The latest Halifax first-time buyer review shows that in the last ten years, houses prices for first-time buyers have risen by 21 per cent versus 10 per cent for all buyer types.
This means that the average price to get on the property ladder is now £209,000, significantly more than the it would have set you back in 2008 – £172,659.
Deposit amounts have also increased, nationally standing at an average of £33,127 – 71 per cent more than the £19,364 people put down a decade ago. The amount London-based FTBs are coughing up for a deposit puts these numbers in the shade, though: according to the Halifax’s report, £114,952 – 27 per cent of the average house price of £419,608.
The report also points out that according to the ONS, 34 per cent of FTBs received financial help in securing a property.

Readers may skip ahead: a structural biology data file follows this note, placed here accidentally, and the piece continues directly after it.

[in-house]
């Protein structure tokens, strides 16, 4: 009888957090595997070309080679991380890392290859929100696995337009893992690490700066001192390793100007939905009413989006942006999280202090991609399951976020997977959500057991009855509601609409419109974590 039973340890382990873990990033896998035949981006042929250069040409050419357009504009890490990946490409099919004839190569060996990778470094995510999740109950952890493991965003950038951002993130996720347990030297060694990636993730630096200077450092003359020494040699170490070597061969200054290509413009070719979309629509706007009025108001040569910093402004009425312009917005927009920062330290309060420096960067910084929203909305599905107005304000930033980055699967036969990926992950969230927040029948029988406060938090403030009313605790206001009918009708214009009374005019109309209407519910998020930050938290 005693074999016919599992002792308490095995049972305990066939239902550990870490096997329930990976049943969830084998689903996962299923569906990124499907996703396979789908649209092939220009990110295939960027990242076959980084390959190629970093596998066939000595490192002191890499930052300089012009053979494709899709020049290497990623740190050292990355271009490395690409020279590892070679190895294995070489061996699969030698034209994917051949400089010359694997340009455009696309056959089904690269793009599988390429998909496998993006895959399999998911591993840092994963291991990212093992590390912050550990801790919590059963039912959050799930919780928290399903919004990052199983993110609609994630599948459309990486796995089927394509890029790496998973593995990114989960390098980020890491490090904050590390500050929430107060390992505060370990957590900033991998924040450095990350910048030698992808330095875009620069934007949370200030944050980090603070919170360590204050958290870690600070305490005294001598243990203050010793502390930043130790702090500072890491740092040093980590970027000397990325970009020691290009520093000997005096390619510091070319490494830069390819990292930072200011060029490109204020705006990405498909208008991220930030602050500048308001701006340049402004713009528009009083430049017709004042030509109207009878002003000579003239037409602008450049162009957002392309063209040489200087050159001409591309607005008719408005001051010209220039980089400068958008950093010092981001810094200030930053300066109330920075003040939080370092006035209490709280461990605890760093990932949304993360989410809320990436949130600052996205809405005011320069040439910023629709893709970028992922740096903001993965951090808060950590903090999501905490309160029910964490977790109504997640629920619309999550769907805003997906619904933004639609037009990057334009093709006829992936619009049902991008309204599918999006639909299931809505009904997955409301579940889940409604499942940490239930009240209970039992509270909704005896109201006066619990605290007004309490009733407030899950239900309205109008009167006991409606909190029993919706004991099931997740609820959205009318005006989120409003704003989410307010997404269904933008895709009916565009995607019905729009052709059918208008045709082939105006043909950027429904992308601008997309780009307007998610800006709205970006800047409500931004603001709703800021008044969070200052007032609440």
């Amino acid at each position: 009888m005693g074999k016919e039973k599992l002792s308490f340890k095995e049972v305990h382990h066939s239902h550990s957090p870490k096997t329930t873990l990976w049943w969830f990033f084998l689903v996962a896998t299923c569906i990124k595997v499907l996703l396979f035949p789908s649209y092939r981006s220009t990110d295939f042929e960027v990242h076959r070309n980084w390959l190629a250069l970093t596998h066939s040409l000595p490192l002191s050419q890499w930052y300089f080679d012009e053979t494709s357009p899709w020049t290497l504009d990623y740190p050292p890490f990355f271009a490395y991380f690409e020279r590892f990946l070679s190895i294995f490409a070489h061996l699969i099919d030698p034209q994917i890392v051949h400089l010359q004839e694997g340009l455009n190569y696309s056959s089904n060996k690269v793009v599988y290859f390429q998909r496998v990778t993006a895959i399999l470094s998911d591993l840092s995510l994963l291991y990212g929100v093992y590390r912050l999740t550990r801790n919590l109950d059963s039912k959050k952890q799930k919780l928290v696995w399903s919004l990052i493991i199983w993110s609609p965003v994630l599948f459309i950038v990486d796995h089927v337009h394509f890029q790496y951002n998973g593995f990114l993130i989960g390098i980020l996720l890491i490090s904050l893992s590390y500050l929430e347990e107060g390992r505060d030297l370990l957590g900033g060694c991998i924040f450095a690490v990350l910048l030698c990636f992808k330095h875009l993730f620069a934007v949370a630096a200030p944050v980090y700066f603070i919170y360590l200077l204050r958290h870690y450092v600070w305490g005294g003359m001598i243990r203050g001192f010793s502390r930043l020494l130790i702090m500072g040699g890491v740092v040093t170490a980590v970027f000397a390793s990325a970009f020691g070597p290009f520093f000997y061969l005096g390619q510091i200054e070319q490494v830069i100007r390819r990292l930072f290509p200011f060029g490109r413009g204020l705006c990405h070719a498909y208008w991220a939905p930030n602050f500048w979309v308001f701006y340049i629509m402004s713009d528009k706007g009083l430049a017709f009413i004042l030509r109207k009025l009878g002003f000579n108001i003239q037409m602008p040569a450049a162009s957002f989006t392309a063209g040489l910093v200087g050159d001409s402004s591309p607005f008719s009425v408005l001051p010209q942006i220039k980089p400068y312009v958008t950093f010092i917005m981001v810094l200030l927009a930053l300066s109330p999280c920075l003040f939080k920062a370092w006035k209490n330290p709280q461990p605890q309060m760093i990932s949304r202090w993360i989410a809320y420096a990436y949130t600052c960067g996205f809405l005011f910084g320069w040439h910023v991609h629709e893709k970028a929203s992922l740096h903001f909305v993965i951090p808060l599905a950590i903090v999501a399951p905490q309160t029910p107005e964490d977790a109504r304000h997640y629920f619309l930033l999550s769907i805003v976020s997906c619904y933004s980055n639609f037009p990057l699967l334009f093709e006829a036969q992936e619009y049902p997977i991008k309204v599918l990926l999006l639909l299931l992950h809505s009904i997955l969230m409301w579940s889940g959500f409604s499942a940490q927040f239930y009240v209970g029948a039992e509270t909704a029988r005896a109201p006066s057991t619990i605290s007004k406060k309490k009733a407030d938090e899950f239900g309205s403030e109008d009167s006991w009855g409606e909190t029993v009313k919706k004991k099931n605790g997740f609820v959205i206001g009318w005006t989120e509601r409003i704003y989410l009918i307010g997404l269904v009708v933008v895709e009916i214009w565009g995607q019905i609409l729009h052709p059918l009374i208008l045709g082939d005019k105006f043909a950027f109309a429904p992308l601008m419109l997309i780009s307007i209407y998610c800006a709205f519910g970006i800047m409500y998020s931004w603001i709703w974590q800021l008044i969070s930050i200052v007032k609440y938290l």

For many younger people, prospects appear gloomy: Halifax reports that 20 per cent of respondents aged 18-34 believe that they’ll be renting forever, a vision shared by 26 per cent of those aged 31-34 who currently rent. Meanwhile, a third of young people think that the only way to get a mortgage is to wait for an inheritance.
In contrast to this, Halifax’s data show that 51 per cent of buyers are doing so for the first time now, whereas in 2008 this number stood at 38 per cent. This comes alongside a rise in the average age of a first-time buyer – from 31 a decade ago to 33 today.
Halifax managing director Russell Galley says: “First-time buyers are having to dig deeper than ever to get onto the property ladder.
“Despite these increases, and the concern many young people feel about home ownership, the number of first-time buyers continues to grow and is nearly back to the peak seen of 2006. Government measures, such as Help to Buy, and record low mortgage rates continue to make buying more financially attractive than renting, with savings of £900 a year.”